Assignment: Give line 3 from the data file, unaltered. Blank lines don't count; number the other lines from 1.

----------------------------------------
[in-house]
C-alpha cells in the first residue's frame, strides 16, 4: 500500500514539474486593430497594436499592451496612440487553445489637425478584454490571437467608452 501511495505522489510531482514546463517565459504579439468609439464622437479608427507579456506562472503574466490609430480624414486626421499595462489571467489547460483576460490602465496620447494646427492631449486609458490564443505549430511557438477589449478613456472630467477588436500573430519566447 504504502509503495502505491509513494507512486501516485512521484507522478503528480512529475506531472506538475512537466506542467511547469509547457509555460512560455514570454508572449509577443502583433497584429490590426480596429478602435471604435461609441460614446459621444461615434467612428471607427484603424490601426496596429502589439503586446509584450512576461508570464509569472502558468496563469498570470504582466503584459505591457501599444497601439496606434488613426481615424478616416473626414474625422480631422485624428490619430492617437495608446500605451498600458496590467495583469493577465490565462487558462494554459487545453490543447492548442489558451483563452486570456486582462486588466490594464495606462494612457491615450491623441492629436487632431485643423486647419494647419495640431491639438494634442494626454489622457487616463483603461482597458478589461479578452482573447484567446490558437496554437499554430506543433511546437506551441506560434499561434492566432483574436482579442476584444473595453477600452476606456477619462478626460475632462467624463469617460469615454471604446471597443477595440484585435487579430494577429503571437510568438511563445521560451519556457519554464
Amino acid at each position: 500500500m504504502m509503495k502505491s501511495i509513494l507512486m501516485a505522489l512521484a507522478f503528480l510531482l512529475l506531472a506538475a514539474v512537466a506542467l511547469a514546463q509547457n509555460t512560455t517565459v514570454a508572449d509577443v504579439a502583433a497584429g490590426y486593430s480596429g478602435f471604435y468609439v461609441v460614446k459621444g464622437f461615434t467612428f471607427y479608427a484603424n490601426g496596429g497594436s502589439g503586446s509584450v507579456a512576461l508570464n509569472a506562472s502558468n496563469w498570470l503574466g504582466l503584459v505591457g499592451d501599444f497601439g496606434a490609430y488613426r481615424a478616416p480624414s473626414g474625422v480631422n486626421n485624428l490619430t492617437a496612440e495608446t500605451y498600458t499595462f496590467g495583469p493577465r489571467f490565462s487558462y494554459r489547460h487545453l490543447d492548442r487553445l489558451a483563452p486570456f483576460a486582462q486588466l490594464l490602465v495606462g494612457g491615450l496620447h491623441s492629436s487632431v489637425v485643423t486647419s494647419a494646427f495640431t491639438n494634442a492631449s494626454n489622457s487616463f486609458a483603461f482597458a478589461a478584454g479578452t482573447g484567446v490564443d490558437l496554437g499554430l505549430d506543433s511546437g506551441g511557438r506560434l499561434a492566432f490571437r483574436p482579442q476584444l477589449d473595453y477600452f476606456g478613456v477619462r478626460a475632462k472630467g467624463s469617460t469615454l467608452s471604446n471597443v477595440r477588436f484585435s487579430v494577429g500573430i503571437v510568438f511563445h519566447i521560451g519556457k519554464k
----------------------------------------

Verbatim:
Amino acid at each position: 500500500m504504502m509503495k502505491s501511495i509513494l507512486m501516485a505522489l512521484a507522478f503528480l510531482l512529475l506531472a506538475a514539474v512537466a506542467l511547469a514546463q509547457n509555460t512560455t517565459v514570454a508572449d509577443v504579439a502583433a497584429g490590426y486593430s480596429g478602435f471604435y468609439v461609441v460614446k459621444g464622437f461615434t467612428f471607427y479608427a484603424n490601426g496596429g497594436s502589439g503586446s509584450v507579456a512576461l508570464n509569472a506562472s502558468n496563469w498570470l503574466g504582466l503584459v505591457g499592451d501599444f497601439g496606434a490609430y488613426r481615424a478616416p480624414s473626414g474625422v480631422n486626421n485624428l490619430t492617437a496612440e495608446t500605451y498600458t499595462f496590467g495583469p493577465r489571467f490565462s487558462y494554459r489547460h487545453l490543447d492548442r487553445l489558451a483563452p486570456f483576460a486582462q486588466l490594464l490602465v495606462g494612457g491615450l496620447h491623441s492629436s487632431v489637425v485643423t486647419s494647419a494646427f495640431t491639438n494634442a492631449s494626454n489622457s487616463f486609458a483603461f482597458a478589461a478584454g479578452t482573447g484567446v490564443d490558437l496554437g499554430l505549430d506543433s511546437g506551441g511557438r506560434l499561434a492566432f490571437r483574436p482579442q476584444l477589449d473595453y477600452f476606456g478613456v477619462r478626460a475632462k472630467g467624463s469617460t469615454l467608452s471604446n471597443v477595440r477588436f484585435s487579430v494577429g500573430i503571437v510568438f511563445h519566447i521560451g519556457k519554464k